Ask online students about the most important factors in choosing to enroll in a particular academic program, and total tuition and fees tops the list. Price clearly matters -- a lot.
But if you ask them whether they chose the least expensive program -- or if price trumped other factors such as convenience, program fit or reputation -- the answer gets a good bit more complex.
That is clear from the 2018 edition of Online College Students, an annual survey conducted by the Learning House, an online program management company, and Aslanian Research. The survey of 1,500 current or soon-to-be students in fully online academic programs (for degrees, certificates or licensure) has been conducted for seven years and examines their attitudes and behaviors on a range of topics.
Issues of price and perceived value are increasingly central in many discussions of higher education, as tuitions climb and public questioning of higher education intensifies. The survey comes at matters of price from several angles, to try to "add nuance" to the topic, as the Learning House's Andrew J. Magda put it.
Tuition and fees easily outdistanced other reasons when respondents listed their three "most important factors" in choosing a specific online program, with 34 percent saying that, followed by program reputation (13 percent), reputation of the college (11 percent) and location of the institution (11 percent).
But when asked to name the "single most important reason" for selecting their college or university over others, 24 percent said the program "best matched my interests/needs," while 19 percent said they had done so because it was the "least expensive." (Thirteen percent said the institution had the best reputation, and 12 percent said it had the best "value," which the survey defined as the combination of cost, reputation and convenience. Fifteen percent said they had considered only one college.)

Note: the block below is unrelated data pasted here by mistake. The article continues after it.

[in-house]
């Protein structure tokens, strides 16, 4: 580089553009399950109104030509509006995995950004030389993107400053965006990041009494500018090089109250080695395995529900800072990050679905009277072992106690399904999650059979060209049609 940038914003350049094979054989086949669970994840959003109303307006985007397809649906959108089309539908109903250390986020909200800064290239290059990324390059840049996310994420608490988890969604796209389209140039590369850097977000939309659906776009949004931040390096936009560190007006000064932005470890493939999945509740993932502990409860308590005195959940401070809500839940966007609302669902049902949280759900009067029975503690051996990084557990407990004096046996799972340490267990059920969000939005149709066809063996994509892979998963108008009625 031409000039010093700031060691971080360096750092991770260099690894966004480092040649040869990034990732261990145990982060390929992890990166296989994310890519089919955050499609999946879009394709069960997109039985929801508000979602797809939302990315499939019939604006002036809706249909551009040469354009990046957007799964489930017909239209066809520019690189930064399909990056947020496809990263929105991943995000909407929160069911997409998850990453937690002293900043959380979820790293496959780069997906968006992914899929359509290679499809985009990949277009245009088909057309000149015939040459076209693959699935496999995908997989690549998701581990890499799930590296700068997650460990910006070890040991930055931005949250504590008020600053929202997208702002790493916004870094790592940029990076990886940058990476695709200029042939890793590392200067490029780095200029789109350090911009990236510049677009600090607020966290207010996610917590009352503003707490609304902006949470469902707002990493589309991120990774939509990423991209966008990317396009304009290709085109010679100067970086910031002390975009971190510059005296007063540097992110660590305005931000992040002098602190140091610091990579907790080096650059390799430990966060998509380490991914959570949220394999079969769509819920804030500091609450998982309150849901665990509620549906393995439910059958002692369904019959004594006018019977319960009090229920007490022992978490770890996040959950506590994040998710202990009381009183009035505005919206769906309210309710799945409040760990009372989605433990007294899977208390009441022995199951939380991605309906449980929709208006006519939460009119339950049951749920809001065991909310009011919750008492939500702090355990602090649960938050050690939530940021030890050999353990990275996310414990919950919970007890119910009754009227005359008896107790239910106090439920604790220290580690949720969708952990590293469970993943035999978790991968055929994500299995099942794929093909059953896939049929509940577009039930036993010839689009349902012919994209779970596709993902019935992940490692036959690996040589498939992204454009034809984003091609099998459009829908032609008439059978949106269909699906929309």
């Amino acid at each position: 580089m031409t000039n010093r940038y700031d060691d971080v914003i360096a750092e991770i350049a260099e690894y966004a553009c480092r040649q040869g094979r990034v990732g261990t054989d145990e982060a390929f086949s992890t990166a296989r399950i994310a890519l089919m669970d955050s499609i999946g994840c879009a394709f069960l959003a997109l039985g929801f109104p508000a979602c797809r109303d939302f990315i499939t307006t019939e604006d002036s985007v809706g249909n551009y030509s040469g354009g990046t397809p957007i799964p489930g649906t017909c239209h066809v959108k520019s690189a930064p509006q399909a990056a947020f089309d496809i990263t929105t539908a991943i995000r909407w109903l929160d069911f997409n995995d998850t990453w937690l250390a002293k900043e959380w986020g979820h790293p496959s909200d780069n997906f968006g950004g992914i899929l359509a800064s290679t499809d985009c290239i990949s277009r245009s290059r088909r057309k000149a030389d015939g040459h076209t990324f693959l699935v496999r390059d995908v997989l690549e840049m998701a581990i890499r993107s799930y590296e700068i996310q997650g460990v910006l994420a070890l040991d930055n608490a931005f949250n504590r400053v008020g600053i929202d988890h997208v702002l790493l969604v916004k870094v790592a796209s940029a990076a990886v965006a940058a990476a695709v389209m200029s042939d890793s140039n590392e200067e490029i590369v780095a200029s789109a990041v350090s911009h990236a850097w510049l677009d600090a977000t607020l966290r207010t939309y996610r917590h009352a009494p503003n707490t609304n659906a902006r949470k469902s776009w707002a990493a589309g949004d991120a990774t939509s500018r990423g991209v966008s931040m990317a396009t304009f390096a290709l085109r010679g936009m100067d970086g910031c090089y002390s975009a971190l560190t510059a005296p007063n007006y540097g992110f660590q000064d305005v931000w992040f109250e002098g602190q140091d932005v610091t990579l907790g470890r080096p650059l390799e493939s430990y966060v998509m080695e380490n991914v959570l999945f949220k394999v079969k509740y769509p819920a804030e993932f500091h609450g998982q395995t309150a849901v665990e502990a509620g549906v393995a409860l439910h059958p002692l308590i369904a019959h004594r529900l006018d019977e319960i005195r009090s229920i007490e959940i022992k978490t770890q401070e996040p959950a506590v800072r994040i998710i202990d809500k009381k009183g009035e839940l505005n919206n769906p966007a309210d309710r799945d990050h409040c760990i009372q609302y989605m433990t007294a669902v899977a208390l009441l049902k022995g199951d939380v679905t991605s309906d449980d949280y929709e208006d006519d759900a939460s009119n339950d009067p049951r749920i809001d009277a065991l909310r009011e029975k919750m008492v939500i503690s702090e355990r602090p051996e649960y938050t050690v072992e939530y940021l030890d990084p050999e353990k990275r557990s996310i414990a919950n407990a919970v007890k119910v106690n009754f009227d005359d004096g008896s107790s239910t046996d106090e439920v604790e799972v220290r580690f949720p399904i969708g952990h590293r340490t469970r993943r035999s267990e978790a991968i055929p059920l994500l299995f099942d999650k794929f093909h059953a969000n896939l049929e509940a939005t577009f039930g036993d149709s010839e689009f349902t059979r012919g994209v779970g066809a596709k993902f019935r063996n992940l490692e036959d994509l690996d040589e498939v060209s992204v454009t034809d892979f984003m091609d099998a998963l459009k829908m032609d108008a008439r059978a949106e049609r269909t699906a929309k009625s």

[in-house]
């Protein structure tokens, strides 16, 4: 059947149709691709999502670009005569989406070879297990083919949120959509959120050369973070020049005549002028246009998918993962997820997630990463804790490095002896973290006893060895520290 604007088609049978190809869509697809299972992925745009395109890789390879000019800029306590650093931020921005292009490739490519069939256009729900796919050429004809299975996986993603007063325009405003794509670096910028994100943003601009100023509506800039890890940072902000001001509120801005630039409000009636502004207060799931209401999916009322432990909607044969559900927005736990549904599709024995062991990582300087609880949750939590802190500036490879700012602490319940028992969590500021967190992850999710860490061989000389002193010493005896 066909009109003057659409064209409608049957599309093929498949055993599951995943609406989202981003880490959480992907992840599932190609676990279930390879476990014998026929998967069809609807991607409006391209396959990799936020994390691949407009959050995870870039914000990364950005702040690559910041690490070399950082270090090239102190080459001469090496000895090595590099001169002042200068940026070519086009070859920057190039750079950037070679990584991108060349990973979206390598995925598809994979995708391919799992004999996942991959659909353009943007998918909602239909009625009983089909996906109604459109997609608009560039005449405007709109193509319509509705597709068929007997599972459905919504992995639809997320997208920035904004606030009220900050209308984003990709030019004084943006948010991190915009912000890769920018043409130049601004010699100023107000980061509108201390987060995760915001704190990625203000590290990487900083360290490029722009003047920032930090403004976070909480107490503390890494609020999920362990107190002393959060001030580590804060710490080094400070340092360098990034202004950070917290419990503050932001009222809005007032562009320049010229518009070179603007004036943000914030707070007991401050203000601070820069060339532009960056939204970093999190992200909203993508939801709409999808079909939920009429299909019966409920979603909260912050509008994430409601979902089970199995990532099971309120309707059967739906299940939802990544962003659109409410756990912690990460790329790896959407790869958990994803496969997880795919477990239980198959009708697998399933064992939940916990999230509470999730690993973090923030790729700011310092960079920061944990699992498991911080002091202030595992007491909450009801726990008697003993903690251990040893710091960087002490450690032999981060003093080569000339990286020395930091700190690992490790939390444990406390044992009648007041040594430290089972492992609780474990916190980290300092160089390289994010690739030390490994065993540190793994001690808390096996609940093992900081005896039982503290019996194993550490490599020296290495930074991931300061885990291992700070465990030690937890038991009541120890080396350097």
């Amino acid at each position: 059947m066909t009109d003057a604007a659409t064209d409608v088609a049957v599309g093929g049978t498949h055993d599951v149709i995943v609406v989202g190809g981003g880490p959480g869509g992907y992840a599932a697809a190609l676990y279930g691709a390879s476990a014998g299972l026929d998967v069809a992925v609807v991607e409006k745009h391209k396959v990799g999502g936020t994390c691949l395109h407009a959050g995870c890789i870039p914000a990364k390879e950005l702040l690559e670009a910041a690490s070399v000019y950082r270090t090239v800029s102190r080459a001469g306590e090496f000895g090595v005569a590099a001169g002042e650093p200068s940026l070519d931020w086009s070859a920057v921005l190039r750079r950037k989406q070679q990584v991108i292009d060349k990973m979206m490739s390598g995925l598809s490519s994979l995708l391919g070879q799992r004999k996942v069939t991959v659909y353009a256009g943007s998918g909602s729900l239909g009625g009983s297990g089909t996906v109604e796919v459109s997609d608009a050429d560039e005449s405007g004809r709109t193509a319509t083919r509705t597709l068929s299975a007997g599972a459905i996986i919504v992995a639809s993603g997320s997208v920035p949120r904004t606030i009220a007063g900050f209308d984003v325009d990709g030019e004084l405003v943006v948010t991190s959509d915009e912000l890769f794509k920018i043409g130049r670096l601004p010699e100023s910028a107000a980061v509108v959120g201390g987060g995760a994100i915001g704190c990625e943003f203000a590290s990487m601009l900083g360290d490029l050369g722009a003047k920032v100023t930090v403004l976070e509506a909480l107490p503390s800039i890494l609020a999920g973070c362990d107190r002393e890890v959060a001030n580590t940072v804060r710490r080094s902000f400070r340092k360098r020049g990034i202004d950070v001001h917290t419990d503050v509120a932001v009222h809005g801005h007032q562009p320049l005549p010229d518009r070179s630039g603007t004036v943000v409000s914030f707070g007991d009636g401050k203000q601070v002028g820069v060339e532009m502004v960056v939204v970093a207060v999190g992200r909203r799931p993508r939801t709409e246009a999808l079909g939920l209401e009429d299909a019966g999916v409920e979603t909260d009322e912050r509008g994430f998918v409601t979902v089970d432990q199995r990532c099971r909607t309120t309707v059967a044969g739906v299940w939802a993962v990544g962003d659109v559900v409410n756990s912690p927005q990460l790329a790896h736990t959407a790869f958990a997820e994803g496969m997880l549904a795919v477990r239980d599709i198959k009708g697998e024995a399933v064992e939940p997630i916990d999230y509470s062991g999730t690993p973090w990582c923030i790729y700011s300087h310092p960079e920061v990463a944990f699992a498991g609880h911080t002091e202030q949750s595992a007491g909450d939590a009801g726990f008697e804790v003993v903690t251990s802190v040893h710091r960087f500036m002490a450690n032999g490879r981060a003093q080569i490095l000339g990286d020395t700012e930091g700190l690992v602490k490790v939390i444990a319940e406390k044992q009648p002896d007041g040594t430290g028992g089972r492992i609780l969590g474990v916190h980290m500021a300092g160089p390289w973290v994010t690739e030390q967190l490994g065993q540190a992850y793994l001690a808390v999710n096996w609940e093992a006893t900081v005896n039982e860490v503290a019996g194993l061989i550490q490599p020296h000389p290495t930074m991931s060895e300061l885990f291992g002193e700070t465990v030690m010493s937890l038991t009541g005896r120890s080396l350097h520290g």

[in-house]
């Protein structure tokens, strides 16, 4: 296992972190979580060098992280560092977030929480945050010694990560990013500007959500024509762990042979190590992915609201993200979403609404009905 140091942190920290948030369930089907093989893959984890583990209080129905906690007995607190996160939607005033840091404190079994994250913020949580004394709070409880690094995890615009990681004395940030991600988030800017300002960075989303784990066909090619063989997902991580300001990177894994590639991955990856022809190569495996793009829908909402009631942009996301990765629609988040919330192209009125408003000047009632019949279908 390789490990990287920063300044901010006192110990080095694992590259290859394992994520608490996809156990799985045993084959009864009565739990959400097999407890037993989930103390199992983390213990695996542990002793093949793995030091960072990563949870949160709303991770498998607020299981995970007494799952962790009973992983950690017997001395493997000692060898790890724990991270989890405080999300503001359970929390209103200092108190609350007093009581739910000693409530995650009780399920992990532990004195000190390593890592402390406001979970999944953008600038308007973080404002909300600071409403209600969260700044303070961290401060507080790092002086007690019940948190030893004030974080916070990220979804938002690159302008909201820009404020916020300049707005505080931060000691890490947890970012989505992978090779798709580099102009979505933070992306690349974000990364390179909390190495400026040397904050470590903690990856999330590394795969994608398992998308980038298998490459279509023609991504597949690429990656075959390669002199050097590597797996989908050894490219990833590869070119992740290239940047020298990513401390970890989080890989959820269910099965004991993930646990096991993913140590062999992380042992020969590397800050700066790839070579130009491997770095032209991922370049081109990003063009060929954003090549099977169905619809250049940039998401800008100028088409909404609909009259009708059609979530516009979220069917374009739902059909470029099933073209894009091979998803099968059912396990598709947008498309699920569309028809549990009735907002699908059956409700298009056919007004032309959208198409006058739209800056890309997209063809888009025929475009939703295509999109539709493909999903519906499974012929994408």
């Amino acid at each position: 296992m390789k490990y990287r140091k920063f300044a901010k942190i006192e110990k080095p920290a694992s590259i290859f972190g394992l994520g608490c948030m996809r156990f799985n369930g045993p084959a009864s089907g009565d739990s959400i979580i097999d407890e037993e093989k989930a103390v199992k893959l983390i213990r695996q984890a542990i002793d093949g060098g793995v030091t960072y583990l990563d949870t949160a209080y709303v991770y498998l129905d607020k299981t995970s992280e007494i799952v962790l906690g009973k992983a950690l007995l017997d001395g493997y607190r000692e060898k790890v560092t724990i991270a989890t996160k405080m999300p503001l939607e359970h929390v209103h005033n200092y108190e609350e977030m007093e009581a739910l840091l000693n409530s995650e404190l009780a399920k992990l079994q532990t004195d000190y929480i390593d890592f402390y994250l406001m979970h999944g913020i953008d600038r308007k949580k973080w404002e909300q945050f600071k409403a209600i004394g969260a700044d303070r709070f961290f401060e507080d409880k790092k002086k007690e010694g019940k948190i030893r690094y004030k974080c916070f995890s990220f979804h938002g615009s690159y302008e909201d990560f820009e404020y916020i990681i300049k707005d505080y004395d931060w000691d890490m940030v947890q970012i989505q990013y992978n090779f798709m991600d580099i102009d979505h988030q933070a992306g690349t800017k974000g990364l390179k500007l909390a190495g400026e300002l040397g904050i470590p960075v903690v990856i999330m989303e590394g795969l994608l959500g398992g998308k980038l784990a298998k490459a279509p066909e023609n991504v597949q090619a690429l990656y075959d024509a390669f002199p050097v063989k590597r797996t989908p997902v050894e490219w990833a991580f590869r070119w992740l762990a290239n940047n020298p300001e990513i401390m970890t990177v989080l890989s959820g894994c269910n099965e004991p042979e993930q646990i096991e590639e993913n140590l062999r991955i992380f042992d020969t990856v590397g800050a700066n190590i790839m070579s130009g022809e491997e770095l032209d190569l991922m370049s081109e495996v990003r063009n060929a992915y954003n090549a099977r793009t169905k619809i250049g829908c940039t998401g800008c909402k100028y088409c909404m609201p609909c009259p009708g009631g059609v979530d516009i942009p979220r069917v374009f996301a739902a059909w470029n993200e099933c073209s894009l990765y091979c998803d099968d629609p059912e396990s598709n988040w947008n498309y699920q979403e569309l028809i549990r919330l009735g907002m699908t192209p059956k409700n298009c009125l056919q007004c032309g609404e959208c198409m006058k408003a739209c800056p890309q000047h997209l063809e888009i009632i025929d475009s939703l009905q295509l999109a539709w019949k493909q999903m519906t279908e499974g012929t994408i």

Yet another question asked respondents to position the program's price directly against other factors. As seen in the chart below, 28 percent said their program of choice had the lowest tuition of those they considered, while the rest of the respondents were roughly divided among three other options that placed more importance on convenience (28 percent), the program's reputation (23 percent) and its content (21 percent).
Taken together, what these answers mean, Magda said, is that price clearly matters a lot, but "there is more to it than it's the least expensive" program. That's obvious in traditional higher education, where we know some students and families prioritize prestige and in fact assume that lower-priced institutions are of lower quality.
Online education might be thought to be a little different, because many of the students are older and perhaps focused more on practical considerations than prestige. But the success of higher-priced online programs like those offered through 2U (and to a lesser extent by the Learning House, it should be noted, which works heavily with private nonprofit colleges) is evidence that price is not always determinative, Magda said.
"Not every school wants to or can be the least expensive," he said, so many colleges need to decide "how do you justify a higher tuition" -- is it program fit, convenience, quality? "Most online programs are trying to lower their prices," Magda said, "but if you're not able to do that, are there other things you can do in terms of messaging to justify a slightly higher price?"